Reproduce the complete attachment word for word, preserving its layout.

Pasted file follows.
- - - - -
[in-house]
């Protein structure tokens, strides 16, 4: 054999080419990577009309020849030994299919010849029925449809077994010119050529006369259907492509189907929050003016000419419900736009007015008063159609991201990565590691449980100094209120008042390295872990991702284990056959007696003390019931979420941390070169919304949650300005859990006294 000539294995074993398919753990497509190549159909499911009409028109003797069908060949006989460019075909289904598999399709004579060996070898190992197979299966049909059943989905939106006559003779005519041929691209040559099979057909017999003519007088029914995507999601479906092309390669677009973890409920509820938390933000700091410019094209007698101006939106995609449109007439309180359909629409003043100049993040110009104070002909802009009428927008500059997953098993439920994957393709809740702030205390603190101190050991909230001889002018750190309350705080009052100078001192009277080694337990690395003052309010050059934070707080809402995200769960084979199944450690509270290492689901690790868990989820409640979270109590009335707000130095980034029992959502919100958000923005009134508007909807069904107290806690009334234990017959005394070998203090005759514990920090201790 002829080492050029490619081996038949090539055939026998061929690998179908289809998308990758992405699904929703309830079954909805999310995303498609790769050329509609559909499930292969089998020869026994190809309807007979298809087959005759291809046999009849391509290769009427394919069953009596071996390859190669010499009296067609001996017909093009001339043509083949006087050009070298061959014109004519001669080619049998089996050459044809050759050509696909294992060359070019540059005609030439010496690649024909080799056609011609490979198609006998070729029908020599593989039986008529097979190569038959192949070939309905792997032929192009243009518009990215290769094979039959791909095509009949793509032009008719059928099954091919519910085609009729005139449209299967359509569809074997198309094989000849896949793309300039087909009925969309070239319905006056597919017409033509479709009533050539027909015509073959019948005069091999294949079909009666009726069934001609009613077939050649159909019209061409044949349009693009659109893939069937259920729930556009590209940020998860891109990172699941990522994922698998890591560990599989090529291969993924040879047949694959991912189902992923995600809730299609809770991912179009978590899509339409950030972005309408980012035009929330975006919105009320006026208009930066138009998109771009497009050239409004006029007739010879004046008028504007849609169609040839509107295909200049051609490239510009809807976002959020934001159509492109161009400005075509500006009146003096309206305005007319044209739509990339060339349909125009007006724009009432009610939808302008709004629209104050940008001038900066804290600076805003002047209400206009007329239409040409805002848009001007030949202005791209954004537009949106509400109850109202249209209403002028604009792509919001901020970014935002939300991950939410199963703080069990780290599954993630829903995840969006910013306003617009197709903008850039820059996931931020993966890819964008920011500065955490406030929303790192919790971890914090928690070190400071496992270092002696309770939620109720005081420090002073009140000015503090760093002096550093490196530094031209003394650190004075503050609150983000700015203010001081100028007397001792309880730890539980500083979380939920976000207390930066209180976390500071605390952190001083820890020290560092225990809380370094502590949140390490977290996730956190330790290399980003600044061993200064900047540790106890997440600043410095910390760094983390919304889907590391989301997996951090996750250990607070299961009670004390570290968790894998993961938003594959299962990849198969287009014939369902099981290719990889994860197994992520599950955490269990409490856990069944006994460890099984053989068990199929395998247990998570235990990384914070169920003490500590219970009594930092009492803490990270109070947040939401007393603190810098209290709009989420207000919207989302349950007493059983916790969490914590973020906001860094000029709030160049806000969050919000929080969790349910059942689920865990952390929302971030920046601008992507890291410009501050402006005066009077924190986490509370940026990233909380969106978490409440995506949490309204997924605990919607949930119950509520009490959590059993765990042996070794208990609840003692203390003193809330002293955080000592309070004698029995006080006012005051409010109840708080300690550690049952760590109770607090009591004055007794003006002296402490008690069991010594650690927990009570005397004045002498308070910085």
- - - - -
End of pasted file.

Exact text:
[in-house]
């Protein structure tokens, strides 16, 4: 054999080419990577009309020849030994299919010849029925449809077994010119050529006369259907492509189907929050003016000419419900736009007015008063159609991201990565590691449980100094209120008042390295872990991702284990056959007696003390019931979420941390070169919304949650300005859990006294 000539294995074993398919753990497509190549159909499911009409028109003797069908060949006989460019075909289904598999399709004579060996070898190992197979299966049909059943989905939106006559003779005519041929691209040559099979057909017999003519007088029914995507999601479906092309390669677009973890409920509820938390933000700091410019094209007698101006939106995609449109007439309180359909629409003043100049993040110009104070002909802009009428927008500059997953098993439920994957393709809740702030205390603190101190050991909230001889002018750190309350705080009052100078001192009277080694337990690395003052309010050059934070707080809402995200769960084979199944450690509270290492689901690790868990989820409640979270109590009335707000130095980034029992959502919100958000923005009134508007909807069904107290806690009334234990017959005394070998203090005759514990920090201790 002829080492050029490619081996038949090539055939026998061929690998179908289809998308990758992405699904929703309830079954909805999310995303498609790769050329509609559909499930292969089998020869026994190809309807007979298809087959005759291809046999009849391509290769009427394919069953009596071996390859190669010499009296067609001996017909093009001339043509083949006087050009070298061959014109004519001669080619049998089996050459044809050759050509696909294992060359070019540059005609030439010496690649024909080799056609011609490979198609006998070729029908020599593989039986008529097979190569038959192949070939309905792997032929192009243009518009990215290769094979039959791909095509009949793509032009008719059928099954091919519910085609009729005139449209299967359509569809074997198309094989000849896949793309300039087909009925969309070239319905006056597919017409033509479709009533050539027909015509073959019948005069091999294949079909009666009726069934001609009613077939050649159909019209061409044949349009693009659109893939069937259920729930556009590209940020998860891109990172699941990522994922698998890591560990599989090529291969993924040879047949694959991912189902992923995600809730299609809770991912179009978590899509339409950030972005309408980012035009929330975006919105009320006026208009930066138009998109771009497009050239409004006029007739010879004046008028504007849609169609040839509107295909200049051609490239510009809807976002959020934001159509492109161009400005075509500006009146003096309206305005007319044209739509990339060339349909125009007006724009009432009610939808302008709004629209104050940008001038900066804290600076805003002047209400206009007329239409040409805002848009001007030949202005791209954004537009949106509400109850109202249209209403002028604009792509919001901020970014935002939300991950939410199963703080069990780290599954993630829903995840969006910013306003617009197709903008850039820059996931931020993966890819964008920011500065955490406030929303790192919790971890914090928690070190400071496992270092002696309770939620109720005081420090002073009140000015503090760093002096550093490196530094031209003394650190004075503050609150983000700015203010001081100028007397001792309880730890539980500083979380939920976000207390930066209180976390500071605390952190001083820890020290560092225990809380370094502590949140390490977290996730956190330790290399980003600044061993200064900047540790106890997440600043410095910390760094983390919304889907590391989301997996951090996750250990607070299961009670004390570290968790894998993961938003594959299962990849198969287009014939369902099981290719990889994860197994992520599950955490269990409490856990069944006994460890099984053989068990199929395998247990998570235990990384914070169920003490500590219970009594930092009492803490990270109070947040939401007393603190810098209290709009989420207000919207989302349950007493059983916790969490914590973020906001860094000029709030160049806000969050919000929080969790349910059942689920865990952390929302971030920046601008992507890291410009501050402006005066009077924190986490509370940026990233909380969106978490409440995506949490309204997924605990919607949930119950509520009490959590059993765990042996070794208990609840003692203390003193809330002293955080000592309070004698029995006080006012005051409010109840708080300690550690049952760590109770607090009591004055007794003006002296402490008690069991010594650690927990009570005397004045002498308070910085």